Because groups like these focus their energy on fighting for the interests of particular types39 of animals and rescuing them from situations of non-institutionalized abuse40, their advocacy does not represent a threat to the interests of most people who in some way or another benefit from large-scale, sanctioned animal exploitation.
Rather, groups like these are praised in their efforts to help some animals in an unobtrusive, and civilized manner by politely operating within the confines of the state and not overstepping their boundaries.
Groups like People for the Ethical 39 Humane societies and societies for the protection of cruelty to animals are typically concerned about animals deemed 'companions' or 'pets', like cats and dogs, and not "othered" animals used in agriculture or vivisection e. Of course, while international organizations like PETA are ridiculed by the mainstream for their radical message i. The "Green Scare" In her book, in part Montgomery thoroughly explores the motivations of these more radical factions of the animal right community, and the broader implications in terms of state repression in Canadian society.
Also, members of the ARM and JD represent a very small minority of the animal liberation community willing to engage in tactics that revolve around violence, at times through the influence of agents provocateurs.
This claim by CSIS is significant as it instills fear among the general population regarding the political goals and actions of animal advocates— equating their goals for liberation, justice, and acting in the interests of compassion as analogous to terrorists who threaten the use of violence directed at civilian populations Potter, Further, CSIS has sought to strategically disparage the goals and ideologies of animal activists in the eyes of the public as well as justify their surveillance of them by rhetorically encapsulating them under the umbrella of "extreme left-wingers" Montgomery, , p.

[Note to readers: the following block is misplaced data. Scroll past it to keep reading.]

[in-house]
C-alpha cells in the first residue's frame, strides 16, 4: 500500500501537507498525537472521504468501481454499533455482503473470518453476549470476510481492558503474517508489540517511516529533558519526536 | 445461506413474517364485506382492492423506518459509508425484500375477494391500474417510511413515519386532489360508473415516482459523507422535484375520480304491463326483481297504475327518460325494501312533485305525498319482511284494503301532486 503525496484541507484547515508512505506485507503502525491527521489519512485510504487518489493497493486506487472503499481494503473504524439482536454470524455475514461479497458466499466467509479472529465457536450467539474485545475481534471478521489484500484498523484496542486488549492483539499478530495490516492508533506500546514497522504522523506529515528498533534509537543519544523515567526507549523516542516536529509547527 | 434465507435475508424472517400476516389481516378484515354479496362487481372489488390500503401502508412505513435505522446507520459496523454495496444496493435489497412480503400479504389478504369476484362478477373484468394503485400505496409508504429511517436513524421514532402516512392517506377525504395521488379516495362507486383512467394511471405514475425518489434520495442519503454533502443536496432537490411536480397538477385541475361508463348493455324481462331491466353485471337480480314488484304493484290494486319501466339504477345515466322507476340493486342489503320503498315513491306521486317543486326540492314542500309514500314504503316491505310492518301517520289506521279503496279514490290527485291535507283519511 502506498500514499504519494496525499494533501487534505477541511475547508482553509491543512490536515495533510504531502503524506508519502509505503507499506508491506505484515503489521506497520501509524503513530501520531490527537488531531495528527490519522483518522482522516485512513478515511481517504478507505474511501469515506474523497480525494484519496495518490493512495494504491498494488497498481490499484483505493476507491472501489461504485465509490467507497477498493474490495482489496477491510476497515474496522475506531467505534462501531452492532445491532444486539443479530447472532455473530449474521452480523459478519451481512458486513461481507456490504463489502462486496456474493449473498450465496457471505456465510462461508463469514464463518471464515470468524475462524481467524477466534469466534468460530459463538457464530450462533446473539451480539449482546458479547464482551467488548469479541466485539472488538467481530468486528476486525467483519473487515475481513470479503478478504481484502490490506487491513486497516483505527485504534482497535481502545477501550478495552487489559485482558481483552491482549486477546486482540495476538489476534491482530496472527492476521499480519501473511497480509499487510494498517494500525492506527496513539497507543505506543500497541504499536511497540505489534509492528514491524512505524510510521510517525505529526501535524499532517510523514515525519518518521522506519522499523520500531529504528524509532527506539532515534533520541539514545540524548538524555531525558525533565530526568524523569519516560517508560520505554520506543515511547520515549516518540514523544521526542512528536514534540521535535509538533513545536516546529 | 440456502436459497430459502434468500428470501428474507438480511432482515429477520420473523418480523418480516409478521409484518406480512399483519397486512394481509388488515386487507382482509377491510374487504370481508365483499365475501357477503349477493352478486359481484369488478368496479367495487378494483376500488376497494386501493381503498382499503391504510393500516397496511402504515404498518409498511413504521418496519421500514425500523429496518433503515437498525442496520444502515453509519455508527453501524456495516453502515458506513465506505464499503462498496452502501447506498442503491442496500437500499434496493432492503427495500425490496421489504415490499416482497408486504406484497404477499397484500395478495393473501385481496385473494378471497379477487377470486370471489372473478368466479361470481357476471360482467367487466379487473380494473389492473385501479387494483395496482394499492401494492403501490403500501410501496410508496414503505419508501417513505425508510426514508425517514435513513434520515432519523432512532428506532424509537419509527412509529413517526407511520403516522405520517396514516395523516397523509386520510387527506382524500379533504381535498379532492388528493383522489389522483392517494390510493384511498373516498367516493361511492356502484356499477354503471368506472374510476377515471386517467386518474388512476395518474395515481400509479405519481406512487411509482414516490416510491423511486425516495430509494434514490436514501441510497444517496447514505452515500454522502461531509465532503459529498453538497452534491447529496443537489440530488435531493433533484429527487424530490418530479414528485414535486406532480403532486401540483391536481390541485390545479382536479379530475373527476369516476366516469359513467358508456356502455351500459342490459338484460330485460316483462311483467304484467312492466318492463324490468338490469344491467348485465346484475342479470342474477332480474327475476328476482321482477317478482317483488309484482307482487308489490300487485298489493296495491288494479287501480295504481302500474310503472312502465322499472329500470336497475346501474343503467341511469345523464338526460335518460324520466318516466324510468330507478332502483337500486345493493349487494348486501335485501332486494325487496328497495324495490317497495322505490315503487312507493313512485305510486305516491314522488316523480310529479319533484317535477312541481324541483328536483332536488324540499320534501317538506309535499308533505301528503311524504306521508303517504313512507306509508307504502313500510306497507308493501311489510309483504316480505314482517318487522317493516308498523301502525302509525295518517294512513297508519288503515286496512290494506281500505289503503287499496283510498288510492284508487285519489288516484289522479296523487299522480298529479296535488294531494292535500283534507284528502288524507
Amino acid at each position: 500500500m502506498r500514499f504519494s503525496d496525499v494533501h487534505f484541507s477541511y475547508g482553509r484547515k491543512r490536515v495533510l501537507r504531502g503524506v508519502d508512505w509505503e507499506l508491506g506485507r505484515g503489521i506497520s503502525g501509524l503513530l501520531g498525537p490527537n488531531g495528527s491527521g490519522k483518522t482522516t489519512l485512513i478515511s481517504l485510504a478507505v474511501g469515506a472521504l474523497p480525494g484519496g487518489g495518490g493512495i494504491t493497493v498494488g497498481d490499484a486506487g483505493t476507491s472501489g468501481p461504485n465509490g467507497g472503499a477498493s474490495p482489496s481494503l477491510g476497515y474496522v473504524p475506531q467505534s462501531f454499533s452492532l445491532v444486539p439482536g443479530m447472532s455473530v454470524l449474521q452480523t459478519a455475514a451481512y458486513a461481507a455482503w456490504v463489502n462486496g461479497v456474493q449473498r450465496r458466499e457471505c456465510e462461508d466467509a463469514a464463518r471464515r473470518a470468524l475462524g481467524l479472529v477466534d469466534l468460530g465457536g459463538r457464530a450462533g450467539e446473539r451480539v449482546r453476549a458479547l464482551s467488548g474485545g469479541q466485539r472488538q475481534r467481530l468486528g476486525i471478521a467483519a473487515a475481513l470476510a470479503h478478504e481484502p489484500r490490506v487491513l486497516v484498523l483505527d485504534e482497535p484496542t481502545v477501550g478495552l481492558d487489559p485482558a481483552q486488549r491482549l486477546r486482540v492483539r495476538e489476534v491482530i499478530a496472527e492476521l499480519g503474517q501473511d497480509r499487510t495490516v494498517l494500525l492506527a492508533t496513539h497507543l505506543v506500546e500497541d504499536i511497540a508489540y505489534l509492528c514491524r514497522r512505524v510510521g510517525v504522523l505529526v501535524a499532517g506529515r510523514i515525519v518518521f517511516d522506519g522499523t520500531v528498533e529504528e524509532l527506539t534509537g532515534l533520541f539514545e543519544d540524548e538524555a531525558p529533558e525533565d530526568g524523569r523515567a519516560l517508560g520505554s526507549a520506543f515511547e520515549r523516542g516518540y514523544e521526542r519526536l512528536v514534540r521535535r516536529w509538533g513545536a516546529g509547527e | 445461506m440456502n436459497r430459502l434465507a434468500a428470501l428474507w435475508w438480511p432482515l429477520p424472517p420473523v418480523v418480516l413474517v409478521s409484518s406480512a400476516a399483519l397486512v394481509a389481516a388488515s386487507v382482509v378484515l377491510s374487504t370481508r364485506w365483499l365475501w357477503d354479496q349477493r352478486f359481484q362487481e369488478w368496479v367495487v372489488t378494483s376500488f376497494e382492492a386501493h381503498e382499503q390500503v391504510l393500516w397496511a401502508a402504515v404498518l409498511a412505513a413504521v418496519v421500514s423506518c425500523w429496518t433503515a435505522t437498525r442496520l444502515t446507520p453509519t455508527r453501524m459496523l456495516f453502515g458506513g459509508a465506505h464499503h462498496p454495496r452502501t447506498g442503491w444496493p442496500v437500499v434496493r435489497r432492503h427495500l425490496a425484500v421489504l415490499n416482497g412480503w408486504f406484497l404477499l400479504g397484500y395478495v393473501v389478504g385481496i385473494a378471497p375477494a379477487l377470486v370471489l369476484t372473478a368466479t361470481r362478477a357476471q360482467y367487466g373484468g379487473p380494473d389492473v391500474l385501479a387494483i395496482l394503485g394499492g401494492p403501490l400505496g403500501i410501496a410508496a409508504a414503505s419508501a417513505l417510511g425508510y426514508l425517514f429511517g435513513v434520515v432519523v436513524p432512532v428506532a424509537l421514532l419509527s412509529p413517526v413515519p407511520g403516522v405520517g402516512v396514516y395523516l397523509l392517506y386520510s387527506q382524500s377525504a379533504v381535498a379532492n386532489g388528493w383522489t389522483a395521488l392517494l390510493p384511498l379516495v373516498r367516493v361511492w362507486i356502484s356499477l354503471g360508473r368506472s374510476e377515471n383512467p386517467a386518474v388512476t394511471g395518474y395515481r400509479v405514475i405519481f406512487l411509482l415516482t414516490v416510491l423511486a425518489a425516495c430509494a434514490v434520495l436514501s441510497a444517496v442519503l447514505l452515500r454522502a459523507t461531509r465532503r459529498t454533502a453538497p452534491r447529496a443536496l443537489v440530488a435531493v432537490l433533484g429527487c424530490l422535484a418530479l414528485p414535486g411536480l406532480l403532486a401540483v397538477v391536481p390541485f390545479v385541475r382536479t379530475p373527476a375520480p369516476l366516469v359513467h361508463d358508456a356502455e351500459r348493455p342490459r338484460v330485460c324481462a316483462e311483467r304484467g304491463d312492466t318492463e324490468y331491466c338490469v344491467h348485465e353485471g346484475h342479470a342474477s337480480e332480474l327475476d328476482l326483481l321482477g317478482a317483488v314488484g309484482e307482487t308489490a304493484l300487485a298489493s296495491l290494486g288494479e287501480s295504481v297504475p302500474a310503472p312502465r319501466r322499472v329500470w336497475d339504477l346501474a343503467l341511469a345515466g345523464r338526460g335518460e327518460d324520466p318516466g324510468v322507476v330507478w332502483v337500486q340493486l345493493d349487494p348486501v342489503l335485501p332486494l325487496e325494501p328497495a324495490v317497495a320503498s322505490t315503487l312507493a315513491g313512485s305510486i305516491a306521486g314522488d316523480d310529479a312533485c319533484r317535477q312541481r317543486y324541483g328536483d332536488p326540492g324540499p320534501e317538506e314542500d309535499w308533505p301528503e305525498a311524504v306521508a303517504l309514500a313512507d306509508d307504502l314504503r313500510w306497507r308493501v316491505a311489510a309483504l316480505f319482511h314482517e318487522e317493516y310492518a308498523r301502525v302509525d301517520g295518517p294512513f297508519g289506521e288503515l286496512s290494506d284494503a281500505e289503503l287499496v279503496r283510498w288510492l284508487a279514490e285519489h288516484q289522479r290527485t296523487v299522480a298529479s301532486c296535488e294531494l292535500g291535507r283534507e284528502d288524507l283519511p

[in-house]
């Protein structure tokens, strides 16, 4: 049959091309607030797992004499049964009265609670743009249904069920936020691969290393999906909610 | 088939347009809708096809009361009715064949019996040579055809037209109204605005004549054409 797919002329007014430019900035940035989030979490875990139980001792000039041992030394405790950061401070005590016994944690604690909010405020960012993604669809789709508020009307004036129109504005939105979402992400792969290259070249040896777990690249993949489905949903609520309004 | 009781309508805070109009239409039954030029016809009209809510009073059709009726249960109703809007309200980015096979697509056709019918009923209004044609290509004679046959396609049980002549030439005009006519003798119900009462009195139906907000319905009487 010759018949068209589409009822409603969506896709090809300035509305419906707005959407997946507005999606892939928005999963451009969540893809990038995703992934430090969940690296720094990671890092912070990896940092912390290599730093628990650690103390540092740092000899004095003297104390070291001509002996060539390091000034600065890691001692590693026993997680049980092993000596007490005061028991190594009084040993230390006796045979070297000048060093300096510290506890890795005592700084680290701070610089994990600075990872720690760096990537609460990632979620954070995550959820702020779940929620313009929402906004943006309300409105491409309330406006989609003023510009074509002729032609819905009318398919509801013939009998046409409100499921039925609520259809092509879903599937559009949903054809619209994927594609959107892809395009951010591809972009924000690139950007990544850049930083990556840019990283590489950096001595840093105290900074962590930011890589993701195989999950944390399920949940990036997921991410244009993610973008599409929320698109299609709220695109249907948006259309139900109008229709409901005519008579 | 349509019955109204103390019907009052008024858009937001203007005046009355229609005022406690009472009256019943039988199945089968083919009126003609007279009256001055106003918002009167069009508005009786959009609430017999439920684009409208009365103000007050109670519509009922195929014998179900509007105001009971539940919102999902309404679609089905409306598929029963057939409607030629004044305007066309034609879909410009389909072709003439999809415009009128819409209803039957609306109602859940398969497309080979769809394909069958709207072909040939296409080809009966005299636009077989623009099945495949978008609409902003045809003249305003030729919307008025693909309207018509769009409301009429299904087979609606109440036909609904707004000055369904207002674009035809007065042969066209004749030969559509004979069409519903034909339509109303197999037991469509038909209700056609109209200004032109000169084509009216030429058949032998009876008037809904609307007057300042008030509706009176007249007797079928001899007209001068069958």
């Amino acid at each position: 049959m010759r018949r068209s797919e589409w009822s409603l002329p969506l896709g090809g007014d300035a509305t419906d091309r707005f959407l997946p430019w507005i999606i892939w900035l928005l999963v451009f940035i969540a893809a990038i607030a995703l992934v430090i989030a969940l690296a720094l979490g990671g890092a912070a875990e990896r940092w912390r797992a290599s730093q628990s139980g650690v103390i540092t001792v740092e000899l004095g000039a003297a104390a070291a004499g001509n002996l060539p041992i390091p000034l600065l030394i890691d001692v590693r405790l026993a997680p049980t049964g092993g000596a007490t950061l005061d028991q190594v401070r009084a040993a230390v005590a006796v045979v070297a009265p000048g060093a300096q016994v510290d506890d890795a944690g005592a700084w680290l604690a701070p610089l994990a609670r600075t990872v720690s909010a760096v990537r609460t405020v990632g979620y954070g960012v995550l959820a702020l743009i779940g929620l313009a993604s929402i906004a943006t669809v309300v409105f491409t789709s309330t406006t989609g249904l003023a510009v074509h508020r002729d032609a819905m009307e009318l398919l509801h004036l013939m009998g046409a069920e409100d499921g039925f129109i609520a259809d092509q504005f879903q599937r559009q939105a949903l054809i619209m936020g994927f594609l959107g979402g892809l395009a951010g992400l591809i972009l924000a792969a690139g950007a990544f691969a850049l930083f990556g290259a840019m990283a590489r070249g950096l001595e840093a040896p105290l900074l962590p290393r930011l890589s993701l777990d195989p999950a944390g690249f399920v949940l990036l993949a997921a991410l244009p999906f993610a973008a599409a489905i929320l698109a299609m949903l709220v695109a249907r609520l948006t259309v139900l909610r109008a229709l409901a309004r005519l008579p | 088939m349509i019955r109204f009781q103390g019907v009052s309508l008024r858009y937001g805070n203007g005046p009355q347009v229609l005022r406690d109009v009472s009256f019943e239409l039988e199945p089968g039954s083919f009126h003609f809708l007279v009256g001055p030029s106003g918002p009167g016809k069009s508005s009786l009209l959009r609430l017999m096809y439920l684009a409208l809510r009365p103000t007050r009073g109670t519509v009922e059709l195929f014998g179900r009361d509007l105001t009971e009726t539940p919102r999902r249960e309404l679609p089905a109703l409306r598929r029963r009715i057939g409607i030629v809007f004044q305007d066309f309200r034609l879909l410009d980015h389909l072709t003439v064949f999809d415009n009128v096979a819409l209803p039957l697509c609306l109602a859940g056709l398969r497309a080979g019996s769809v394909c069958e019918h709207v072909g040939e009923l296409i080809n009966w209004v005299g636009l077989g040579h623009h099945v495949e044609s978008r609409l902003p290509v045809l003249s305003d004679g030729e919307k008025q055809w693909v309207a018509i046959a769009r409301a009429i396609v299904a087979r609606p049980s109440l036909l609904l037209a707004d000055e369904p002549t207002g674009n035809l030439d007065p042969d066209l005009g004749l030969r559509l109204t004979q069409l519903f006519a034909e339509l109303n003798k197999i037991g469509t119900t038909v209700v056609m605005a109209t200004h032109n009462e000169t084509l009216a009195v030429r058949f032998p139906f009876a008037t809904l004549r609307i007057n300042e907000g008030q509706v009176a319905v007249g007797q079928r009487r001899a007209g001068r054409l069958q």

The importance of this case in the rise of "eco-terrorism" is thoroughly explored in the works of Lovitz and Potter Their mandate states that all precautions are made to ensure that no humans or animals are harmed in their direct action tactics like property destruction.
Certainly then, the ways in which animal advocacy is conducted and monitored today must be contextually situated within a particular political climate. The rhetoric of "violence" and "terrorism" in the case of animal rights is then a strategic tactic employed by the capitalist state to serve political means of protecting profits rather than representing an actual national security threat. Indeed, while a number of hate groups who are deliberately violent exist such as Neo-Nazis, white supremacists, and some right-wing fundamentalists such as anti-abortionists , these domestic threats are not taken as seriously as the supposed "threat" imposed by "eco-terrorists" at destroying the profit-margins of animal-abusing capitalists.